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ECONOMY| 26.04.2023

From the United States to the Philippines: these are country-level forecasts from MAPFRE Economics

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MAPFRE Economics, MAPFRE’s research arm, recently published the report “Economic and Sectoral Outlook 2023: Forecasts for the Second Quarter,” edited by Fundación MAPFRE. This study anticipates an improvement in global growth of 0.7 percentage points, with the forecast for this year standing at 1.7% compared to the 1% forecast at the beginning of the year. However, each country has its own specific circumstances, and there is much variation from one country to another.

These are the country-level forecasts from MAPFRE Economics for 2023:

United States

Despite a 1% growth forecast for the United States, the country is expected to enter recession in the first quarter of 2024. In fact, the slowdown is already beginning to appear in many sectors. Consumption has not slowed further because households are still using their credit capacity and savings accumulated during the pandemic. Nevertheless, tighter financing conditions will manifest themselves in consumption levels in the upcoming quarters, which is precisely the effect pursued by the Federal Reserve (Fed) to contain inflation.

The risks to the US economy now center on concerns around the banking sector, although the Fed and the Treasury have already committed to supplying the necessary liquidity to keep it afloat. Moreover, monetary tightening, by its own transmission mechanism, will see bank lending constrict and will lead to an economic slowdown. 


During 2023, a return to normal activity is expected alongside a strong boost to consumption due to pent-up demand and accumulated savings, while inflation is well under control. Growth is forecast at 5.1% for 2023 and 4.9% for the following year.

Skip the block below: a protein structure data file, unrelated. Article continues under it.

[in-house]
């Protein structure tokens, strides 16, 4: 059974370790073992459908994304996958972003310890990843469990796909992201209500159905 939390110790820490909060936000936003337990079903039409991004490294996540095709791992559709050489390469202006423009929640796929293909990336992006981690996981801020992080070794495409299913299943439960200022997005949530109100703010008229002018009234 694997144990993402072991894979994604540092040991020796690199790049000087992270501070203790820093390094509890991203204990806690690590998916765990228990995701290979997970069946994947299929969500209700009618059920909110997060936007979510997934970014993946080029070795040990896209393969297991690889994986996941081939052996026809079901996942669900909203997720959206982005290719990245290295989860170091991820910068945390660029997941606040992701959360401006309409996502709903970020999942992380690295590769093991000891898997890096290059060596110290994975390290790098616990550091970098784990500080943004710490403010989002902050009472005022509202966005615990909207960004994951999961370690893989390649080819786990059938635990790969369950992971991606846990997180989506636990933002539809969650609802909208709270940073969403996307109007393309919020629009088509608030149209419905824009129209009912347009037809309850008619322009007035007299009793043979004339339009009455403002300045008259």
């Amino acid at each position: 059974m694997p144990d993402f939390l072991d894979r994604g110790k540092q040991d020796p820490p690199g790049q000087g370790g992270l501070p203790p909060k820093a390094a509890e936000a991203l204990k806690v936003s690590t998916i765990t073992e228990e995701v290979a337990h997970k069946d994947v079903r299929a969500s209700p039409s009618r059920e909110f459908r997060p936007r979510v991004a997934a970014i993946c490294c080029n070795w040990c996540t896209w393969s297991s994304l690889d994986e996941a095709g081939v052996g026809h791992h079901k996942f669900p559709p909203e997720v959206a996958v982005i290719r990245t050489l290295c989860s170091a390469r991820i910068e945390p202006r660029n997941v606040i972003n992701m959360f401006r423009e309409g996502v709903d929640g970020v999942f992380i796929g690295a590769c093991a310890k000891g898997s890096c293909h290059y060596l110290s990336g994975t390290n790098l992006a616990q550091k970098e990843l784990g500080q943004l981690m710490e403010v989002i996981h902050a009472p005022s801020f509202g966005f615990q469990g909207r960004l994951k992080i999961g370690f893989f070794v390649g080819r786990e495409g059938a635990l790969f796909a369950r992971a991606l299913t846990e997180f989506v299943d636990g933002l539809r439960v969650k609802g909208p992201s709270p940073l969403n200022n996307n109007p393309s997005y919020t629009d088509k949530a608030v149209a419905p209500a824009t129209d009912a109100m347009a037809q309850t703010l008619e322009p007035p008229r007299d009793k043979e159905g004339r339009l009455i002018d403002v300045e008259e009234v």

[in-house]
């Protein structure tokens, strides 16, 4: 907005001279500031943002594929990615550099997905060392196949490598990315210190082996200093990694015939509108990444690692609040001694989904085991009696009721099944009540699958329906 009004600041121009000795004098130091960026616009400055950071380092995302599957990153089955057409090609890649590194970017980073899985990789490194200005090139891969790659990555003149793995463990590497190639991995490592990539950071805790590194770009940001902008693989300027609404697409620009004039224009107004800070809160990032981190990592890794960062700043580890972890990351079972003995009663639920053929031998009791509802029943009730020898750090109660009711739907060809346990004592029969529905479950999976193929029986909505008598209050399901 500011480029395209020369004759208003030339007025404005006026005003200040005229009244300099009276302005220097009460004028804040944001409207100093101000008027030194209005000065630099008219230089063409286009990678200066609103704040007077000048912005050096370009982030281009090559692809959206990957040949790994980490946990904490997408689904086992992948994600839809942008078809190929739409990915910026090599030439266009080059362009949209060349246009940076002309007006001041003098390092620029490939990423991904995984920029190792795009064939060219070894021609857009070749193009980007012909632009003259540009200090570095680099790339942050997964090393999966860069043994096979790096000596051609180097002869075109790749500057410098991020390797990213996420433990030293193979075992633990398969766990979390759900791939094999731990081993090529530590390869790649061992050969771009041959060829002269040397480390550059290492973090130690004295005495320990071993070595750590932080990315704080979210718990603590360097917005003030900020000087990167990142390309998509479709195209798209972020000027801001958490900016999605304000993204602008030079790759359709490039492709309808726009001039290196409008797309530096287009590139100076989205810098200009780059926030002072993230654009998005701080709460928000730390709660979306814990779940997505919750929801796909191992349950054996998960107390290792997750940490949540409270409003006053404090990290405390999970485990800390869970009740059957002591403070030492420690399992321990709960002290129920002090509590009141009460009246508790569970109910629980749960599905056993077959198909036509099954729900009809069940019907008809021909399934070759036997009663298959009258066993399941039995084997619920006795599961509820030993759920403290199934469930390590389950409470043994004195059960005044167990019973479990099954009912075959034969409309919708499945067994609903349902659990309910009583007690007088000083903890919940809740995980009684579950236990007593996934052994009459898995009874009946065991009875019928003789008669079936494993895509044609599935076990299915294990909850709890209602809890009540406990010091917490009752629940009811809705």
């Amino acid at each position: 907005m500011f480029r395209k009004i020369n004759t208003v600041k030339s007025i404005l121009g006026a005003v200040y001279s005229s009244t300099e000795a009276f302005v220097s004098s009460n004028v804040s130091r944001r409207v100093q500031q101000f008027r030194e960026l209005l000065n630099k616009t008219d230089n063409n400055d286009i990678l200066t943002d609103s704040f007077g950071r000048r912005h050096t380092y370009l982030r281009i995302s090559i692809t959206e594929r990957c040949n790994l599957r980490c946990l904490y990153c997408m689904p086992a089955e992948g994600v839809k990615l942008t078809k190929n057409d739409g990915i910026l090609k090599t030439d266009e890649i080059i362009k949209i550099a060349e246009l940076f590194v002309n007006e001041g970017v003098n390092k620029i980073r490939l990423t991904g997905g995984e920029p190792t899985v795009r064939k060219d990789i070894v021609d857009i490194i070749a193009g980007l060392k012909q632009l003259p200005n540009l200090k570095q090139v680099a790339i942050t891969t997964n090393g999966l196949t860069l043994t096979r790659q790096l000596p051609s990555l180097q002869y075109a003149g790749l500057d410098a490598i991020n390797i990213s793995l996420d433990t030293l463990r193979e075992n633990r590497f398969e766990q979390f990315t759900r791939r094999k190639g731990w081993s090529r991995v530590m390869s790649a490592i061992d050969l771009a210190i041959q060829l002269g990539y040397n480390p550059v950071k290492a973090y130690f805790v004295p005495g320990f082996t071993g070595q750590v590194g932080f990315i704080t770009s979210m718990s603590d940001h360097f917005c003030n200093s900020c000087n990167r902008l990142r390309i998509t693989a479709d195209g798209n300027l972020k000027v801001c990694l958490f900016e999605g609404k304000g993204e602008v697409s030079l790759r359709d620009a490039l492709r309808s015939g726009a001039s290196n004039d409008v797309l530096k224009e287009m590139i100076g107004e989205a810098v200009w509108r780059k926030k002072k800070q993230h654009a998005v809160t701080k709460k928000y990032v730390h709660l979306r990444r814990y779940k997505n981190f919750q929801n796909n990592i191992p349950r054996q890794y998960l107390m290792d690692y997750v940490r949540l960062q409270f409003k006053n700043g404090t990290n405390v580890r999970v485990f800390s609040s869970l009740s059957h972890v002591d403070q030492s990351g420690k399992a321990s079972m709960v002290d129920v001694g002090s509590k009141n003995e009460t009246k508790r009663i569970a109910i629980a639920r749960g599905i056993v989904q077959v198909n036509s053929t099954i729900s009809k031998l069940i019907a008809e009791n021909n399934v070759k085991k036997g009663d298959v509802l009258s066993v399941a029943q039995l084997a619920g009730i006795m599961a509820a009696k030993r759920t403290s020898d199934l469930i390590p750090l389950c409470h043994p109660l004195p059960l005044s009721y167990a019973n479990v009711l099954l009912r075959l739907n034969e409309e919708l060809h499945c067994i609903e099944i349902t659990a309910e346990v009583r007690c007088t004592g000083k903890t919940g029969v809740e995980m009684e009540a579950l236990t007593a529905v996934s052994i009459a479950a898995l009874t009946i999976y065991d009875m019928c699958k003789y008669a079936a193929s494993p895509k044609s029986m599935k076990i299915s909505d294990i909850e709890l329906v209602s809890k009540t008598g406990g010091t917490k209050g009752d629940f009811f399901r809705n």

Economic activity is resuming, but China has many uncertainties to handle. The first is geopolitical, as tensions with the United States increase over the Taiwan issue, but it is not the only one. The Belt & Road infrastructure project aims to connect the “Chinese factory” with the rest of the world and reduce dependence on the United States as a market, while, in the economic field, China has not overcome the risks linked to the real estate sector, which, if not well managed, could affect the financial sector. 


MAPFRE Economics anticipates a slowdown in Germany in the coming quarters, especially in consumption, due to the loss of purchasing power and tighter financial conditions. GDP is expected to contract in the second and third quarters, albeit less than expected a few months ago, resulting in a short and shallow recession. Thus, by 2023, Germany is expected to record flat growth, i.e., a 0% increase in GDP.

Inflation remains high, standing at 7.4% in March due to high energy costs, making its industry uncompetitive and tightening financial conditions. Hopes of moderating inflation are fading, as high energy costs drag on and inflation starts to have second round effects (wage increases and generalized price increases across products). 


The growth forecast for Spain stands at 1.7% in 2023 compared to the 1% forecast at the beginning of the year, an improvement driven by moderating energy costs and a return to normalcy for production chains. Spain’s economy is not expected to contract in any quarter thanks to the recovery of net exports and a reasonable consumption performance despite inflation and high financial costs. If this remains true, Spain will exceed its pre-pandemic production level this year.

The study demonstrates that Spain is comparatively better off than other European economies. Inflation, while benefiting from base effects, will not see a more definitive easing until the energy problem is resolved, while higher financial costs could also eventually have an impact on the prices of goods and services. 


MAPFRE Economics has also upgraded the forecast for Italy to 0.8% for 2023, thanks to an improvement in indicators such as industrial production, retail sales, and consumer confidence, among others.

On the risk side, the health of the banking sector will be under the microscope, as will government bond yields. The latter have fallen as they has functioned as a safe haven for money fleeing equities, benefiting government funding costs in the medium term, however, if current levels continue for much longer, renewals will gradually be affected. 

United Kingdom

The UK is forecast to enter recession at the start of 2023 due to falls in consumption and government spending, leaving GDP growth flat for the full year. Despite all the uncertainties, the MAPFRE Research Service anticipates a recovery the following year with growth of 1.6%.